Blood and Silver

3605998863_b9ea37f5c6_zBy Caroline Langston

I stood in the security line at the Louis Armstrong International Airport in New Orleans wondering if I was going to be detained, and taken for dangerous. Hell, I didn’t know, was this something for which I could be arrested? Maybe I should’ve let my brother talk me into sending the glossy, fitted wood box on ahead via mail—though that would have been exorbitant. Plus, I didn’t want to let it out of my hands.

I couldn’t have packed it in checked luggage because it might have been stolen. And who knows? It might have been even more illegal to bundle it away in a packed bag. But I didn’t know about checked bags, since it’s a point of honor going back to boarding school days for me to never have more luggage than I can carry onto the plane, which had led to the spare travel wardrobe of a Greek widow, a succession of black dresses.

I could even feel myself sweating a bit, as I watched the box disappear into the X-ray and I walked barefoot through the scanner. I imagined how the bulky square edges of the box would appear on the monitor, the metal inside in skeletal form.

But not a word from security. There was a small problem with the necklace I was wearing, but that was solved by swinging it behind my neck. I slipped back on my pewter Cole Haan wedges, grabbed my bags, and felt protectively for the heavy tray of sterling silver flatware at the bottom of my suitcase. [Read more...]

In Defense of Air Conditioning

95478259_bd71d6011f_zThe summer after my freshman year in college, I made the mistake of signing a lease without noticing that the place had no air conditioning. The lease was for a bedroom in an informal boardinghouse set up by the widowed owner of a large, falling-apart, turn-of-the-century house in Uptown New Orleans. (But of course!, you ’re  thinking, she is making this up for literary effect!)

If only I were making this up for literary effect.

I signed the lease because I was determined to live on my own that summer, and with my minimum wage job, I was sure that I could Do This Myself.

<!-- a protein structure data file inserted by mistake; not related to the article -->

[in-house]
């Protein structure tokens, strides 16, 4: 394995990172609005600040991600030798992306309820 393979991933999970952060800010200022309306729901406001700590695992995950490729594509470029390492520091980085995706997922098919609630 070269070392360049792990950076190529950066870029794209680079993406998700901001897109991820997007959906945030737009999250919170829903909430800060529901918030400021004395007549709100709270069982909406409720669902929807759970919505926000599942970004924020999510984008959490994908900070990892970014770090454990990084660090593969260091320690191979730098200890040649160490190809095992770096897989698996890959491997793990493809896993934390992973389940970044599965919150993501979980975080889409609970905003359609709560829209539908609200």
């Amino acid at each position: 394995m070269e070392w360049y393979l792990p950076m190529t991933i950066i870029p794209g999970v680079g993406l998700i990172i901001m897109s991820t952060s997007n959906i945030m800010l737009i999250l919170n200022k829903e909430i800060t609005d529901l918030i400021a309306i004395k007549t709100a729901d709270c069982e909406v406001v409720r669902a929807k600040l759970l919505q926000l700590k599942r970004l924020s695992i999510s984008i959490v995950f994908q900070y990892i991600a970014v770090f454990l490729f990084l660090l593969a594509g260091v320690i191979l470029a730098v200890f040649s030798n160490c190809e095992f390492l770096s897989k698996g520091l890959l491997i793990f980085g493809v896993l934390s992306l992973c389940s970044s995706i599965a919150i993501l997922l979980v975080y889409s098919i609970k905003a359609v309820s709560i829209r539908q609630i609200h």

The landlady answered the phone, “Praise the Lord, it’s a beautiful day!” She slept on a sofa in the dining room with a shotgun next to her. Her oddly laconic, slightly creepy adult son didn’t live there, but often lurked in the yard.

But it was the lack of air conditioning that was really the problem. I didn’t realize that there wasn’t any until the day I moved in, and my bedroom’s giant windows—which were hung with ancient tulle sheers that once had been white, but which had grayed to the color of insect wings—had to be left perpetually open. [Read more...]

God Has Got to Be Real

God became man, so that man might become God. —St. Athanasius

What you find-ah / What you feel now / What you know-a / To be real —Cheryl Lynn

God is at home. It is we who have gone out for a walk. —Meister Eckhart

  4263672054_5944202e15_zBy Caroline Langston

How do you talk about God to people who don’t believe that he even exists?

The strategies of argument, of theodicy, would seem to have worn thin at this cultural juncture. The old C.S. Lewis argument about Jesus having to be a liar, a lunatic, or who he said he was rings fairly hollow in a world where everyone seems to have gone mad.

I am not much given to arguing, anyhow. I am grown weary by the low metaphysical ceilings of my Christian brothers and sisters, both conservatives and liberals: the punishing and endless quests toward notions of purity (on the Right) and social justice (on the Left)—as though these mediated theologies were nothing more than elaborated means of sorting and exclusion.